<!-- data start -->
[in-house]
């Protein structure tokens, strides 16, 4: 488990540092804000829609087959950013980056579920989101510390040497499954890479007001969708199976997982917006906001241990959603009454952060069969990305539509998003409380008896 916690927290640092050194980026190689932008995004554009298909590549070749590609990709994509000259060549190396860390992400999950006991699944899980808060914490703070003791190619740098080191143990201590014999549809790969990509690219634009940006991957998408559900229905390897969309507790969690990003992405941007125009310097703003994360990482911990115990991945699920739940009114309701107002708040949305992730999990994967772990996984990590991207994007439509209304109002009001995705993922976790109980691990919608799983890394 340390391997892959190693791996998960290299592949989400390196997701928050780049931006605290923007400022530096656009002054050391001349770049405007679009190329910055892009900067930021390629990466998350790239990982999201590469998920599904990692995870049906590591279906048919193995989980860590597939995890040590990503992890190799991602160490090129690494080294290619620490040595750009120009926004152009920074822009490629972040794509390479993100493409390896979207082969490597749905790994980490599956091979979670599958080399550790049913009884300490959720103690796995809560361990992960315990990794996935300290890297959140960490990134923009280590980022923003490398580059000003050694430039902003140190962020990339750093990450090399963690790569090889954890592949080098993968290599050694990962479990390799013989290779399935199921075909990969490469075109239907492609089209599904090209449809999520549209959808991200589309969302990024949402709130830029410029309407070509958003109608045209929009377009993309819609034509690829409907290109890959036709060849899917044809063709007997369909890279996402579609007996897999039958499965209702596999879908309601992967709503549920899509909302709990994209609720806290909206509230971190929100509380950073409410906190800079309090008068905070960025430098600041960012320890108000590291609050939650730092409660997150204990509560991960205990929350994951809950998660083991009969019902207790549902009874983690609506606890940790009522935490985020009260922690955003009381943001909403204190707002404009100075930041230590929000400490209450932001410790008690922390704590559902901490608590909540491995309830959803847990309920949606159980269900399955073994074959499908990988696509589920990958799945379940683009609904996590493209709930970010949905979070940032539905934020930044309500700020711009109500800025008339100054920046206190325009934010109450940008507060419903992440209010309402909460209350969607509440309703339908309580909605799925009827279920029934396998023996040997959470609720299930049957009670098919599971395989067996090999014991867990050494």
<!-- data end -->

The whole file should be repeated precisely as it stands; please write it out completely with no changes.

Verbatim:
[in-house]
């Protein structure tokens, strides 16, 4: 488990540092804000829609087959950013980056579920989101510390040497499954890479007001969708199976997982917006906001241990959603009454952060069969990305539509998003409380008896 916690927290640092050194980026190689932008995004554009298909590549070749590609990709994509000259060549190396860390992400999950006991699944899980808060914490703070003791190619740098080191143990201590014999549809790969990509690219634009940006991957998408559900229905390897969309507790969690990003992405941007125009310097703003994360990482911990115990991945699920739940009114309701107002708040949305992730999990994967772990996984990590991207994007439509209304109002009001995705993922976790109980691990919608799983890394 340390391997892959190693791996998960290299592949989400390196997701928050780049931006605290923007400022530096656009002054050391001349770049405007679009190329910055892009900067930021390629990466998350790239990982999201590469998920599904990692995870049906590591279906048919193995989980860590597939995890040590990503992890190799991602160490090129690494080294290619620490040595750009120009926004152009920074822009490629972040794509390479993100493409390896979207082969490597749905790994980490599956091979979670599958080399550790049913009884300490959720103690796995809560361990992960315990990794996935300290890297959140960490990134923009280590980022923003490398580059000003050694430039902003140190962020990339750093990450090399963690790569090889954890592949080098993968290599050694990962479990390799013989290779399935199921075909990969490469075109239907492609089209599904090209449809999520549209959808991200589309969302990024949402709130830029410029309407070509958003109608045209929009377009993309819609034509690829409907290109890959036709060849899917044809063709007997369909890279996402579609007996897999039958499965209702596999879908309601992967709503549920899509909302709990994209609720806290909206509230971190929100509380950073409410906190800079309090008068905070960025430098600041960012320890108000590291609050939650730092409660997150204990509560991960205990929350994951809950998660083991009969019902207790549902009874983690609506606890940790009522935490985020009260922690955003009381943001909403204190707002404009100075930041230590929000400490209450932001410790008690922390704590559902901490608590909540491995309830959803847990309920949606159980269900399955073994074959499908990988696509589920990958799945379940683009609904996590493209709930970010949905979070940032539905934020930044309500700020711009109500800025008339100054920046206190325009934010109450940008507060419903992440209010309402909460209350969607509440309703339908309580909605799925009827279920029934396998023996040997959470609720299930049957009670098919599971395989067996090999014991867990050494």